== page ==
I met a traveller from an antique land
Who said: Two vast and trunkless legs of stone
Stand in the desert…Near them, on the sand,
Half sunk, a shattered visage lies, whose frown,
And wrinkled lip…sneer of cold command,
…And on the pedestal these words appear:
‘I am Rhodes, diamond king and white supremacist:
Look on my works, ye begrudged, and despair!’
Nothing beside remains. Round the decay
Of that colossal wreck, boundless and bare
The lone and level sands stretch far away.[Adapted from Ozymandias with apologies to P.B. Shelley]
Shelley’s superb short 1818 poem, slightly cannibalised here, aptly describes schools of resentment in Oriel College, Oxford (below), Capetown University and other campuses where, to quote E.G.Whitlam, ‘the impotent are pure.’ The lone and level sands of intellectual purity stretch far away.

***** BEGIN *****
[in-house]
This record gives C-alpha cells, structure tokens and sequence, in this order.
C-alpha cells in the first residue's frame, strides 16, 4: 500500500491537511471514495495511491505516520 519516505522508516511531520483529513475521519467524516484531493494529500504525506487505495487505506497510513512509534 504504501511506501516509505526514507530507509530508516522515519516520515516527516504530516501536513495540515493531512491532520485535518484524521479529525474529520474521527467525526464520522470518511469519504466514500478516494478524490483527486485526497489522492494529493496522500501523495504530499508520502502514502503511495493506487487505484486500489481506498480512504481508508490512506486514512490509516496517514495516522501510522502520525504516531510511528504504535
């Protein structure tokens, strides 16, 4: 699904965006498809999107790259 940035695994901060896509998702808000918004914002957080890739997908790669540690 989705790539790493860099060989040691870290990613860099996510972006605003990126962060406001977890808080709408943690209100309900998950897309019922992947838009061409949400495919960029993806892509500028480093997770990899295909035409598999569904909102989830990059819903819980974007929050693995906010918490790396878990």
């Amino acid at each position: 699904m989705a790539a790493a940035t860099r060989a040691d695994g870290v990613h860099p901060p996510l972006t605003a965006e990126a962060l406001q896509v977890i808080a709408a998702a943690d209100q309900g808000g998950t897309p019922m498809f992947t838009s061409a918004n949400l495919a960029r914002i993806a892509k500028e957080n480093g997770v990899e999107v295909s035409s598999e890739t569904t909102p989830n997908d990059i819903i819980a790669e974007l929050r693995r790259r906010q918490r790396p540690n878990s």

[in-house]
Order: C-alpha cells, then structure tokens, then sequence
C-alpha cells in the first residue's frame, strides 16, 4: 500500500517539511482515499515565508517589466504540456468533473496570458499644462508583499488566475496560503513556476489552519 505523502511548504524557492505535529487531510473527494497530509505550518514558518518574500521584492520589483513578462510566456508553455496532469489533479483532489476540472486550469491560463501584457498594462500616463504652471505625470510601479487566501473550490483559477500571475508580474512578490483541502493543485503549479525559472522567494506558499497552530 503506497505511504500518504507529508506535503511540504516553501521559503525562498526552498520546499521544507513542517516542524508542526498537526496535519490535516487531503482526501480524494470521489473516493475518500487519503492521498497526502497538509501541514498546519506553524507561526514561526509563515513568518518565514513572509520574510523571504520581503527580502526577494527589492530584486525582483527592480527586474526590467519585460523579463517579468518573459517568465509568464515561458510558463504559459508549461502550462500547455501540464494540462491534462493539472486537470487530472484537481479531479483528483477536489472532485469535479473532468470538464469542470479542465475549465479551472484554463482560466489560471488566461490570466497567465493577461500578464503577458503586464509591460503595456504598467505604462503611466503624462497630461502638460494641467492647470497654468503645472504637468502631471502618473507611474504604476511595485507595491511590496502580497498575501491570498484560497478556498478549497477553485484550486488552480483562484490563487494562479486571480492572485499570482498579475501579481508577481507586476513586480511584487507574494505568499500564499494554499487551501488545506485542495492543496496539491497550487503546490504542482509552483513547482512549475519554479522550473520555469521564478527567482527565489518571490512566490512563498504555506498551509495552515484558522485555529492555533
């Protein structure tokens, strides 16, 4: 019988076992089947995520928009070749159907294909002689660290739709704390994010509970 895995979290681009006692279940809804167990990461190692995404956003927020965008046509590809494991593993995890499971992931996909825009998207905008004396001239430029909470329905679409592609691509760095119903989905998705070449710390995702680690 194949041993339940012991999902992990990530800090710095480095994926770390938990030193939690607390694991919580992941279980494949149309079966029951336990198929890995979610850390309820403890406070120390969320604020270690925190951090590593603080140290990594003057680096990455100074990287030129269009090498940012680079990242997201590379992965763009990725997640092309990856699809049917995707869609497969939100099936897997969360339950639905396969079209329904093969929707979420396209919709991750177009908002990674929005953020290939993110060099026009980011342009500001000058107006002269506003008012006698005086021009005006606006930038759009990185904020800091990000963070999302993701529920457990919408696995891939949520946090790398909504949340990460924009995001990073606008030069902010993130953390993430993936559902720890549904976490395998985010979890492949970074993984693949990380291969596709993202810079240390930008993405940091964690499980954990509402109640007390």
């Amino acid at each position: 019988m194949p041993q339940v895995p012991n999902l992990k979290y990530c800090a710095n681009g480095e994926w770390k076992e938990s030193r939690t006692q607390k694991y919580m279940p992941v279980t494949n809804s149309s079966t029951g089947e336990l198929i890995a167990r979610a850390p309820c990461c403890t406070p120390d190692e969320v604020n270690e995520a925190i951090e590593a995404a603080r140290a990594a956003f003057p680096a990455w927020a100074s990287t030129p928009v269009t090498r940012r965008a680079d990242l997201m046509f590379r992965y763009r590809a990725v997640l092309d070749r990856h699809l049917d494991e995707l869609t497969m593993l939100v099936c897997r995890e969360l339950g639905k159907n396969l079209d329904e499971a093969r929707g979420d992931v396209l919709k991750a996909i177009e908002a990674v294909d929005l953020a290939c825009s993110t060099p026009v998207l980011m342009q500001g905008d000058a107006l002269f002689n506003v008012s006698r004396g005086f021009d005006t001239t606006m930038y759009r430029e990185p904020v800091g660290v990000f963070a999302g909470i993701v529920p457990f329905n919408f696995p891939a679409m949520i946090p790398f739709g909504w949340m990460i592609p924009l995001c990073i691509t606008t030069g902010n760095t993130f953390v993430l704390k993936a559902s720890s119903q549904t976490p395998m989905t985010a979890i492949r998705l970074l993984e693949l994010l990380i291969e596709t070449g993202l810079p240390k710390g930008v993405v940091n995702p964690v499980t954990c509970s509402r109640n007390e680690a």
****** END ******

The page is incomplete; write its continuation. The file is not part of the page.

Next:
The statue of pukka-alpha-white-male Cecil Rhodes (1853-1902) at Oriel (beneficiary of scholarship funding from the old guy for many generations) is certainly a horrendous piece of work aesthetically, a seemingly bleached cross between Roy Rene and Colonel Sanders. It has become a cause célèbre because of a burgeoning movement, “Rhodes Must Fall”, dedicated to the worldwide removal of statues to an avowed racist and aggressive coloniser.
The bleached look is apt, for the campaign tries to whitewash historical figures whose views are now considered nasty. We won’t take any blood money, will we? The entire paternalistic beneficence must be (pardon us) blacked.
This pure stance is commendable, in a specious way. Wouldn’t the better revenge be to take the guilt-cash, and prosper? Your way looks churlish, smacks of an inferiority complex, and taken to its logical conclusion, could have inconvenient consequences.